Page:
Ionisation (Varèse)

Ionisation (1929–1931) is a musical composition by Edgard Varèse written for thirteen percussionists. It was among the first concert hall compositions for percussion ensemble alone, although Alexander Tcherepnin had composed an entire movement for percussion alone in his Symphony No. 1 from 1927.[1] In the journal Tempo, percussionist Brian Holder writes, "The work presented the important notion that unpitched percussion (with piano and other pitched instruments coming in at the end) could stand alone as a serious form of concert music – a relatively unexplored concept at the time."[2]

Ionisation
by Edgard Varèse
Slonimsky dirigeant Ionisation.jpg
Nicolas Slonimsky conducting Ionisation in Havana
Composed1929–1931
DurationAbout 6 minutes
ScoringPercussion ensemble
Premiere
DateMarch 6, 1933 (1933-03-06)
LocationCarnegie Chapter Hall
ConductorNicolas Slonimsky
Audio sample
A 30-second sample from Ionisation

The premiere was at Carnegie Chapter Hall, an annex to New York City's Carnegie Hall, on March 6, 1933, conducted by Nicolas Slonimsky, to whom the piece was later dedicated. One critic described the performance as "a sock in the jaw."[3]

MusicEdit

Ionisation features the expansion and variation of rhythmic cells, and the title refers to the ionization of molecules. As the composer later described, "I was not influenced by composers as much as by natural objects and physical phenomena." (Schuller 1965, p. 34) Varèse also acknowledged the influence of the Italian Futurist artists Luigi Russolo and Filippo Tommaso Marinetti in the composition of this work.[4]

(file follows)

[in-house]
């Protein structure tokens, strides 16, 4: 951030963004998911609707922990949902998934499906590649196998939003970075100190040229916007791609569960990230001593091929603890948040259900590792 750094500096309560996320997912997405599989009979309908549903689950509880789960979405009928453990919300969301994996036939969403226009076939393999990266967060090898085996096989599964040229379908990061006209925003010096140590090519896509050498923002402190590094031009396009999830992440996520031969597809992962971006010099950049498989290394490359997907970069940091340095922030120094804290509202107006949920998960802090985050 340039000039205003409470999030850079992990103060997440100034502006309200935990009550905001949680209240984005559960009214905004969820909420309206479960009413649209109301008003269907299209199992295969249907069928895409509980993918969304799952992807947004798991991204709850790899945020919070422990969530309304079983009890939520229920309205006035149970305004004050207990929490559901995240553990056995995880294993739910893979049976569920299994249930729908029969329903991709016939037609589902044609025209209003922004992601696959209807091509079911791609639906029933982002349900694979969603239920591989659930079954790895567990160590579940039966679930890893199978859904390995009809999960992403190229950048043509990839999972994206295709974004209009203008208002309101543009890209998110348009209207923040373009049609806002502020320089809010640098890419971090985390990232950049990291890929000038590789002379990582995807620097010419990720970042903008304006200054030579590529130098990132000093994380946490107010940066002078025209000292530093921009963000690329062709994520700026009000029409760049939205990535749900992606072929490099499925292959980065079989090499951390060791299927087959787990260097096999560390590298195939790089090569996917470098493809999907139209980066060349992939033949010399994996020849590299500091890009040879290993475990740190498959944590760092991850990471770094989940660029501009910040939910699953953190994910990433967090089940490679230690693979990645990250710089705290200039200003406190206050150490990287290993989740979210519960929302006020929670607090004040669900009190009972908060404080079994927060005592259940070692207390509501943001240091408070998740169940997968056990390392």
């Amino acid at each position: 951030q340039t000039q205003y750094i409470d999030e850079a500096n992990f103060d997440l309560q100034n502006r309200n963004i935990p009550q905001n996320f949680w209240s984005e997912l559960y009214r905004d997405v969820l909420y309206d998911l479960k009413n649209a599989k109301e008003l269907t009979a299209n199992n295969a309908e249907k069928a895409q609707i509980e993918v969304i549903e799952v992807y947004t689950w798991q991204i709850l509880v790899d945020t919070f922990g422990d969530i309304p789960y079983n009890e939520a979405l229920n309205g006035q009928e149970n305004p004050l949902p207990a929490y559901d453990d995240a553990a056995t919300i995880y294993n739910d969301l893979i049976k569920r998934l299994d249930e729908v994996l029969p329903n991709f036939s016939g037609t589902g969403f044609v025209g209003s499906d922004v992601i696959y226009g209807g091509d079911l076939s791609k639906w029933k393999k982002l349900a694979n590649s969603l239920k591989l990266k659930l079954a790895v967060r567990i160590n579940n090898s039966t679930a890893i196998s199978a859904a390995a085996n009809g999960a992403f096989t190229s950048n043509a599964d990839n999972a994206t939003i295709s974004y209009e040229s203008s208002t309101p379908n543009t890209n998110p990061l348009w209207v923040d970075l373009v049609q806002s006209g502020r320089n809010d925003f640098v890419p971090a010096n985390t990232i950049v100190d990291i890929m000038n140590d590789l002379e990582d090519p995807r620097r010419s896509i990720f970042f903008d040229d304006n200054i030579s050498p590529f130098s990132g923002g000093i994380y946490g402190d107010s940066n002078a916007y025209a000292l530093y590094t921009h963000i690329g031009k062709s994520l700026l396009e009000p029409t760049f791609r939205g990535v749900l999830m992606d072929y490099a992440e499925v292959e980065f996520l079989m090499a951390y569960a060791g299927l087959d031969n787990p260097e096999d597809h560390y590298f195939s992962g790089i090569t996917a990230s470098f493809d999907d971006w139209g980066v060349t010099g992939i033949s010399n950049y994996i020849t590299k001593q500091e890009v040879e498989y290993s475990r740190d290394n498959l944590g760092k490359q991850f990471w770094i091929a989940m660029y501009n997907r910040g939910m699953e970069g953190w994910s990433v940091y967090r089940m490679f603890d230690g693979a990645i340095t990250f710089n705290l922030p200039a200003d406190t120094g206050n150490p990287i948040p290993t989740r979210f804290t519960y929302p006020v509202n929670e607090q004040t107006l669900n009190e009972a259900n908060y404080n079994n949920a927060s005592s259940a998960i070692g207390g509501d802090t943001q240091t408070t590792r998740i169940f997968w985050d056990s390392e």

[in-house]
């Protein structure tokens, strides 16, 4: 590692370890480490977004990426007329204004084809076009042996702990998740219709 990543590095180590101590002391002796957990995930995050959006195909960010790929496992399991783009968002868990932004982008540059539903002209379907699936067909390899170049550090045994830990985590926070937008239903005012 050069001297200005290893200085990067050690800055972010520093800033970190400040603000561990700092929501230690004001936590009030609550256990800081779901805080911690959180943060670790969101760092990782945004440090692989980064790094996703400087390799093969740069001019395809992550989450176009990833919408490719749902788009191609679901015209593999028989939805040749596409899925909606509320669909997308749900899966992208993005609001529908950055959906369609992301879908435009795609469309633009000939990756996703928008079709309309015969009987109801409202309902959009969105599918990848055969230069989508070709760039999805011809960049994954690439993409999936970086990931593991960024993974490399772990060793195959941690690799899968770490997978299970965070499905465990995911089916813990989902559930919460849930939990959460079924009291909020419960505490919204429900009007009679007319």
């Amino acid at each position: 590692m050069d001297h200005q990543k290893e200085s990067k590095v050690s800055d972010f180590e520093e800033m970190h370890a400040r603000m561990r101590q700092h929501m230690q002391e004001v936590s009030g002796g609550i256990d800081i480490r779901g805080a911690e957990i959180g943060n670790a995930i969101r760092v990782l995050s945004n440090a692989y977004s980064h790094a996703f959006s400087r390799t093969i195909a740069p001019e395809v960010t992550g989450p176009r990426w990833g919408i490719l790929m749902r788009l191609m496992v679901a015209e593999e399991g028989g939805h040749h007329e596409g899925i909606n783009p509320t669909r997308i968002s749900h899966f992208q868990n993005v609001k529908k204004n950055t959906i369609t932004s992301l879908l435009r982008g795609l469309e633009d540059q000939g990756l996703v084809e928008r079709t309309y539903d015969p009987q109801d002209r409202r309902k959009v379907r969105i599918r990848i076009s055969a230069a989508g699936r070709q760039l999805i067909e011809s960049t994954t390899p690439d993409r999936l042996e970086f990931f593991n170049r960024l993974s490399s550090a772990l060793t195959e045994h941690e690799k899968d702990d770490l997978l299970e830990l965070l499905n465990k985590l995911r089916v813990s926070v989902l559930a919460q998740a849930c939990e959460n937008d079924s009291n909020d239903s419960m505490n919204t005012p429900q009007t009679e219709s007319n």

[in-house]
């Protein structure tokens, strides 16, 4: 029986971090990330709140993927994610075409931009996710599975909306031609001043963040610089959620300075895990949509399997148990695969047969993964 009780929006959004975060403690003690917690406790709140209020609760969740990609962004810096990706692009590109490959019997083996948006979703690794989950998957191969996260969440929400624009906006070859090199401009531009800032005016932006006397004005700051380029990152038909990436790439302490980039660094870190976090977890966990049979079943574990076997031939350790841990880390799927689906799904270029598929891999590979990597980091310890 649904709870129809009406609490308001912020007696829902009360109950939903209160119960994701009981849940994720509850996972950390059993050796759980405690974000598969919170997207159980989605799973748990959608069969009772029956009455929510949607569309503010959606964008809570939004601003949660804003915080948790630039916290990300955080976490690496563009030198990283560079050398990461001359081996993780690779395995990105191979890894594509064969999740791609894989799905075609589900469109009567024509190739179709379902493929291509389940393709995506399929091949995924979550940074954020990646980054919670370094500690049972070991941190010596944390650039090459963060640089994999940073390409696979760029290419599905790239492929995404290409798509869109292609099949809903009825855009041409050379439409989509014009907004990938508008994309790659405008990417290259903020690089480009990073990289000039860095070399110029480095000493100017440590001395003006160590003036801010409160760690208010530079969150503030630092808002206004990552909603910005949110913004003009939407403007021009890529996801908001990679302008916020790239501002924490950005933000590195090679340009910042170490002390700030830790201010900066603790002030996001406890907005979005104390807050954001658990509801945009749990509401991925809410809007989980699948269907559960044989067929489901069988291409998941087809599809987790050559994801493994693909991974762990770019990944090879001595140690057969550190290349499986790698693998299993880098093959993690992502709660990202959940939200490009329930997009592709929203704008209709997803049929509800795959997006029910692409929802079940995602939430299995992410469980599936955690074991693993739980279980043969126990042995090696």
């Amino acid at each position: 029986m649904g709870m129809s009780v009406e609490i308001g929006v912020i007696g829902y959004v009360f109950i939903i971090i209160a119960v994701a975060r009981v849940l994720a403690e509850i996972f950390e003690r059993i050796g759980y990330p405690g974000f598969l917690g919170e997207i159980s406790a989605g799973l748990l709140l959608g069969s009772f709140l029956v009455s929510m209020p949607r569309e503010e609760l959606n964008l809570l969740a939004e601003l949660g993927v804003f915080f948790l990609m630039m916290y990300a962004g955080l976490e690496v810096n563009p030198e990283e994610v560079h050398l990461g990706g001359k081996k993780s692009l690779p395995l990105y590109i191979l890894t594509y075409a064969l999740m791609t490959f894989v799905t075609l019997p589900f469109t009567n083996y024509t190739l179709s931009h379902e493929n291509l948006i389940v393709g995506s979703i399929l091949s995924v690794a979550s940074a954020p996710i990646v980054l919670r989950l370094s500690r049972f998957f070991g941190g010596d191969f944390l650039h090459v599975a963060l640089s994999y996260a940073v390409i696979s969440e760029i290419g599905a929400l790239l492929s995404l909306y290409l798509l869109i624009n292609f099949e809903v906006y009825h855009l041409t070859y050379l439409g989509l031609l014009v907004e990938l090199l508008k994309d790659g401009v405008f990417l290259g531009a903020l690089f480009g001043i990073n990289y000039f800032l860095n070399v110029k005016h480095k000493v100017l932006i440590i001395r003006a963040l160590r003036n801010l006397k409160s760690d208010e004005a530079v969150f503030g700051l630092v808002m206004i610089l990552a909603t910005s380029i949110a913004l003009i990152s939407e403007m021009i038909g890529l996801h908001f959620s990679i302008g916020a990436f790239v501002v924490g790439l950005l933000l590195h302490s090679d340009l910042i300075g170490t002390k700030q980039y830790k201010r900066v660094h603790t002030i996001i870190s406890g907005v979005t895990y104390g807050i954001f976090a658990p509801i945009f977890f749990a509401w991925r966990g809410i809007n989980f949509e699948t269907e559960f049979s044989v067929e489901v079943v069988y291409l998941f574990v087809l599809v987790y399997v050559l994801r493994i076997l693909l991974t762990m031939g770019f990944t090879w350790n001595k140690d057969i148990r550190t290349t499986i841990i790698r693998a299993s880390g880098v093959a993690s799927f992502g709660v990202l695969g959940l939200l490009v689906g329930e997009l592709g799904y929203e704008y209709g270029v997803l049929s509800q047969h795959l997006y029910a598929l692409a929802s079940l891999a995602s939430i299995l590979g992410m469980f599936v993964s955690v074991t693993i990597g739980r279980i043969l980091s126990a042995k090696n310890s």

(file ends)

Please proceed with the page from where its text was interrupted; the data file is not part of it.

Both Chou Wen-chung[5] and Jean-Charles François[6] have analyzed the structure and timbre features of Ionisation in detail. András Wilheim has noted that only the last 17 measures of Ionisation include musical tones of the "traditional tonal system", where any five successive chords contain the 12 tones of the chromatic scale.[7] Holder writes, "The reconceptualization of pitch was one of Varèse's great insights. He was able to reinvent the role of concert percussion in a radical and refreshing manner, primarily by establishing pitch relationships between instruments of individually indeterminate pitch... its performance is a reenactment of a great rite of passage for what was then a fresh and previously unrecognized musical ensemble."[2]

Frank Zappa often claimed that Ionisation inspired him to pursue a career in music, as it was supposedly the first album he purchased.[8][9]

Jack Skurnick, director of EMS Recordings, produced early post-war recordings of Varèse; this piece appears on the first Varèse LP, EMS 401: Complete Works of Edgar Varèse, Volume 1. Ionisation had also been the first work by Varèse to be recorded in the 1930s, conducted by Nicolas Slonimsky and issued on 78rpm Columbia 4095M.[10][11] The players for the recording included, in addition to the composer himself on the sirens, Carlos Salzedo on Chinese blocks, Paul Creston on anvils, Wallingford Riegger on guiro, Henry Cowell on piano, and William Schuman on the lion's roar.[12]

Octandre was also recorded and issued on 78rpm discs in the later 1930s, complete (New Music Quarterly Recordings 1411) and as an excerpt (3rd movement, Columbia DB1791 in Volume V of their History of Music).[11]